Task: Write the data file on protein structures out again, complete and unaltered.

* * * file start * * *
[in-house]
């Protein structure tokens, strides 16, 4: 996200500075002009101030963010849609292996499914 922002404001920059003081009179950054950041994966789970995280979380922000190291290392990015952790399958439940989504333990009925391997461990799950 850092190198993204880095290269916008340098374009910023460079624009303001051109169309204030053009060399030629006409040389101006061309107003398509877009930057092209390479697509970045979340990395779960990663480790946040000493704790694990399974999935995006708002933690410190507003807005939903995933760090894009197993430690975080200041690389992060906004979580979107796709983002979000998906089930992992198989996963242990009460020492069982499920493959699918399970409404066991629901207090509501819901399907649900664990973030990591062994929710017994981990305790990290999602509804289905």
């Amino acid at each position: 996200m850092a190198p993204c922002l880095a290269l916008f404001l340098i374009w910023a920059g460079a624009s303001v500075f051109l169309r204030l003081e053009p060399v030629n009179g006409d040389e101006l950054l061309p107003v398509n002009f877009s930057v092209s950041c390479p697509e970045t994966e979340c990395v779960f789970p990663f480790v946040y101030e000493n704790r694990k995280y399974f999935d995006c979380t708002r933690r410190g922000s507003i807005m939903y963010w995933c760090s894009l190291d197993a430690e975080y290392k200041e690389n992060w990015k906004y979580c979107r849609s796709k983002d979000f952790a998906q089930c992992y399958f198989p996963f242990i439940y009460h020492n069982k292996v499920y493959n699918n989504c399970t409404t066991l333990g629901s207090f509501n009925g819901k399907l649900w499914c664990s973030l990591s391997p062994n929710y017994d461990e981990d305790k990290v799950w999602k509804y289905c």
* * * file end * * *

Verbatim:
[in-house]
């Protein structure tokens, strides 16, 4: 996200500075002009101030963010849609292996499914 922002404001920059003081009179950054950041994966789970995280979380922000190291290392990015952790399958439940989504333990009925391997461990799950 850092190198993204880095290269916008340098374009910023460079624009303001051109169309204030053009060399030629006409040389101006061309107003398509877009930057092209390479697509970045979340990395779960990663480790946040000493704790694990399974999935995006708002933690410190507003807005939903995933760090894009197993430690975080200041690389992060906004979580979107796709983002979000998906089930992992198989996963242990009460020492069982499920493959699918399970409404066991629901207090509501819901399907649900664990973030990591062994929710017994981990305790990290999602509804289905």
């Amino acid at each position: 996200m850092a190198p993204c922002l880095a290269l916008f404001l340098i374009w910023a920059g460079a624009s303001v500075f051109l169309r204030l003081e053009p060399v030629n009179g006409d040389e101006l950054l061309p107003v398509n002009f877009s930057v092209s950041c390479p697509e970045t994966e979340c990395v779960f789970p990663f480790v946040y101030e000493n704790r694990k995280y399974f999935d995006c979380t708002r933690r410190g922000s507003i807005m939903y963010w995933c760090s894009l190291d197993a430690e975080y290392k200041e690389n992060w990015k906004y979580c979107r849609s796709k983002d979000f952790a998906q089930c992992y399958f198989p996963f242990i439940y009460h020492n069982k292996v499920y493959n699918n989504c399970t409404t066991l333990g629901s207090f509501n009925g819901k399907l649900w499914c664990s973030l990591s391997p062994n929710y017994d461990e981990d305790k990290v799950w999602k509804y289905c």